Cultural Similarities

Throughout history, India–Japan relations have traditionally been strong. For centuries, India and Japan have engaged in cultural exchanges, primarily as a result of Buddhism which spread indirectly from India to Japan, via China. India is the largest recipient of Japanese


Though Hinduism is a little-practiced religion in Japan, it has still had a significant, but indirect role in the formation of Japanese culture. This is mostly because many Buddhist beliefs and traditions (which share a common Dharmic root with Hinduism) spread to Japan from China via Korean peninsula in the 6th Century. One indication of this is the Japanese "Seven Gods of Fortune", of which three originated as Hindu deities, including Benzaiten (Sarasvati), Bishamon (Vaiśravaṇa or Kubera), and Daikoku (Shiva).

The Hindu god of death, Yama, is known in his Buddhist form as Enma. Garuda, the mount (vahana) of Vishnu, is known as the Karura , an enormous, fire-breathing creature in Japan. It has the body of a human and the face or beak of an eagle. Tennin originated from the apsaras.

The lotus is of great significance in Japan which is always presented to the "lord Kannon" which sounds similar to the god Kanan in India.


Doll Festival (hina-matsuri)
Information: This is the day when families pray for the happiness and prosperity of their girls and to help ensure that they grow up healthy and beautiful. The celebration takes place both inside the home and at the seashore. Both parts are meant to ward off evil spirits from girls. Young girls put on their best kimonos and visit their friends' homes. Tiered platforms for hina ningyō (hina dolls; a set of dolls representing the emperor, empress, attendants, and musicians in ancient court dress) are set up in the home, and the family celebrates with a special meal of hishimochi (diamond-shaped rice cakes) and shirozake (rice malt with sake).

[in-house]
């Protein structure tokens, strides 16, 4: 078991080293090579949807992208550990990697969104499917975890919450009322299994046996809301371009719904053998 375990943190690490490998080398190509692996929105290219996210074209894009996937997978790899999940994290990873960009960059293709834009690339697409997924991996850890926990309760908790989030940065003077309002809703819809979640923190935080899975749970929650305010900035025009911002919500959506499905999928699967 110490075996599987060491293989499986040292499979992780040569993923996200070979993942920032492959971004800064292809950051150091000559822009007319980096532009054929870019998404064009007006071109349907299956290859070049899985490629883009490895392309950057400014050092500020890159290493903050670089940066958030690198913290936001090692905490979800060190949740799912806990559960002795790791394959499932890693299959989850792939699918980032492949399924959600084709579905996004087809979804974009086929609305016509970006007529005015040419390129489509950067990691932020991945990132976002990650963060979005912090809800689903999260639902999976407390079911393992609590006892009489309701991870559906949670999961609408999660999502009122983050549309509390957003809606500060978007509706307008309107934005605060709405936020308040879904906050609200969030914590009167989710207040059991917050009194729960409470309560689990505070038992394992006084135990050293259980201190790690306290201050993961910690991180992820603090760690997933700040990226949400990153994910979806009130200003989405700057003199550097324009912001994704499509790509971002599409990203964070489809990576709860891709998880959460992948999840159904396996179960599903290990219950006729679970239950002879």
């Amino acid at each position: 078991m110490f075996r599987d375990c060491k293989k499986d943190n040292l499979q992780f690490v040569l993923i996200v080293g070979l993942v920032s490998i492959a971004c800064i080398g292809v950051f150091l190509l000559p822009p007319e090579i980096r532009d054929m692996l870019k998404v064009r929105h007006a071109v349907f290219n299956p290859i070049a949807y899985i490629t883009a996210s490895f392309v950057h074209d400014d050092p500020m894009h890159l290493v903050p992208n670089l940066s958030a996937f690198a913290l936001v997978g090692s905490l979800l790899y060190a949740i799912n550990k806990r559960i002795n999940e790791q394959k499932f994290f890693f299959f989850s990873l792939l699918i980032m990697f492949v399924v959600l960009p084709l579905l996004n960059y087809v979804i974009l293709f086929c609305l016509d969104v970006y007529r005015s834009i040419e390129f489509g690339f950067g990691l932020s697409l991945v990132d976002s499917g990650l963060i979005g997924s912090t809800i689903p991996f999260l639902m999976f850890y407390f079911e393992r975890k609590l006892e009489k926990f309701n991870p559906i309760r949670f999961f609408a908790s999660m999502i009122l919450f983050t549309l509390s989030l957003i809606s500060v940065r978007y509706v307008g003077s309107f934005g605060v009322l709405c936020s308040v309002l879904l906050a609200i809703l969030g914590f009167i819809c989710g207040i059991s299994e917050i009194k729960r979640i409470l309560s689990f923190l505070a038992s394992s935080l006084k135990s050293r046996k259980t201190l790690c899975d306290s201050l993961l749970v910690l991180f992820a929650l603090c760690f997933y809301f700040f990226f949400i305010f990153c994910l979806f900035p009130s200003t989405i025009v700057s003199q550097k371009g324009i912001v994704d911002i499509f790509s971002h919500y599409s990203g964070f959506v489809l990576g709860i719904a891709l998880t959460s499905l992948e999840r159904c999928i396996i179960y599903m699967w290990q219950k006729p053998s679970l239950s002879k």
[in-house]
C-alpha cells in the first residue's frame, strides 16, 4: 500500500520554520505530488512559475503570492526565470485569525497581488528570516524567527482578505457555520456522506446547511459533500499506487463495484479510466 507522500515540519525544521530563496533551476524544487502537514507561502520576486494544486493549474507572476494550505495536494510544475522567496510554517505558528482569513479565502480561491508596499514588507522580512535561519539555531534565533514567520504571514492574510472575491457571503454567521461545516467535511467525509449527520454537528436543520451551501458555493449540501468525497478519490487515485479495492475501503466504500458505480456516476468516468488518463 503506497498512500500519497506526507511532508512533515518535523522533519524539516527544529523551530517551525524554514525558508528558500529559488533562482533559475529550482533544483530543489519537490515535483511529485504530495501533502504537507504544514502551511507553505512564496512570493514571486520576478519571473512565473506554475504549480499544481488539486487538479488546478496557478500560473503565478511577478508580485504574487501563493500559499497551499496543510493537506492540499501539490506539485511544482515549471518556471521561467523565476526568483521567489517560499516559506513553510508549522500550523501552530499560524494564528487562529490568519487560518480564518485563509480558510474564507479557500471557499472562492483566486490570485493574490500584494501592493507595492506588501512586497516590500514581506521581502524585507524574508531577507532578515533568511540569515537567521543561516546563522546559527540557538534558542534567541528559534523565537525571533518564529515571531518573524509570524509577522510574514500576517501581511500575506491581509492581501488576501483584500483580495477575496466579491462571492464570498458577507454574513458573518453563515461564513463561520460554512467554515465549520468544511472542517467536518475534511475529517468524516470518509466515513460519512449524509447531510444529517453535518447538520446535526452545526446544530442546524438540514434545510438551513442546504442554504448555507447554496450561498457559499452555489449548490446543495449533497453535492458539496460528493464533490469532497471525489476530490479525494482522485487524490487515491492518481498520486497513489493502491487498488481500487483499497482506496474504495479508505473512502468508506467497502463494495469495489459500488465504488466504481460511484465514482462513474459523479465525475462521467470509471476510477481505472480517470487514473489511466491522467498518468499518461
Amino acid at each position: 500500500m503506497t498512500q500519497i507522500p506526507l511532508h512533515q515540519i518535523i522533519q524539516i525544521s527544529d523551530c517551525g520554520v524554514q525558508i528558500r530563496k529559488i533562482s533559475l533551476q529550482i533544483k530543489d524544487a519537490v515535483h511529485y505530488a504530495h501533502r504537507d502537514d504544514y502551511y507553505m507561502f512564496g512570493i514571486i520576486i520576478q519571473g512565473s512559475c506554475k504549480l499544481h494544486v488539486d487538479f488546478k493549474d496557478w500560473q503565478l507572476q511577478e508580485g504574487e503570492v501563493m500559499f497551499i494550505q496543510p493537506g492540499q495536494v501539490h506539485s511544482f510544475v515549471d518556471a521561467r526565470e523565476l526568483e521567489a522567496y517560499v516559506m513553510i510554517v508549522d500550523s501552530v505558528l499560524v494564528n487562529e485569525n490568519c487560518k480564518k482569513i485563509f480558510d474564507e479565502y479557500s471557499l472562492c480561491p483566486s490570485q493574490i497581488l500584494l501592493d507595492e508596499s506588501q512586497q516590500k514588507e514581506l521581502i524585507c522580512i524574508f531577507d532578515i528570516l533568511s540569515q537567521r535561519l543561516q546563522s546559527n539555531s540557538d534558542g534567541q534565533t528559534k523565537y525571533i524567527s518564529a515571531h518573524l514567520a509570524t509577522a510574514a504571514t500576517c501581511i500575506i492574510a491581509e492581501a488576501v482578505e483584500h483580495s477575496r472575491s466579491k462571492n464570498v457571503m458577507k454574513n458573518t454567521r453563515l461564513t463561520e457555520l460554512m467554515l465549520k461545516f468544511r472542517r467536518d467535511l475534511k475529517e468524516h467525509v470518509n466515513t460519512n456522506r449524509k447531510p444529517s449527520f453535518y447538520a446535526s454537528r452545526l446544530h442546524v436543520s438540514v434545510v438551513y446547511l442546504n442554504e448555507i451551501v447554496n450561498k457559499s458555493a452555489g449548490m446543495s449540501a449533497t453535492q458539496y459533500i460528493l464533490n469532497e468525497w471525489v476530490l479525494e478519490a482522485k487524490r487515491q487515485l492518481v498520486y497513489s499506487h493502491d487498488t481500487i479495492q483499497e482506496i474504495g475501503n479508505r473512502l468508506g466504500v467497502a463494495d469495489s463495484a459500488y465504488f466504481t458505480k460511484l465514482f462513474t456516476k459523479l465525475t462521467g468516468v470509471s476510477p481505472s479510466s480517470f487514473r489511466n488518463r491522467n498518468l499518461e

Similarly the same is seen in southern India Bombe Habba (Kannada) or Bommai Kolu (Tamil) or Bommala Koluvu (Telugu)  as a part of navaratri, where rows arranged with dolls, making miniature food items for offerings and children going from home to home to see the arrangement of dolls. The dolls that are arranged are collected and brought down through the generations, every year a new set is added to the collection.  

It is very interesting to note that these cultural traditions like festivities are similar between countries that did not have a direct influence on eachother in ancient history.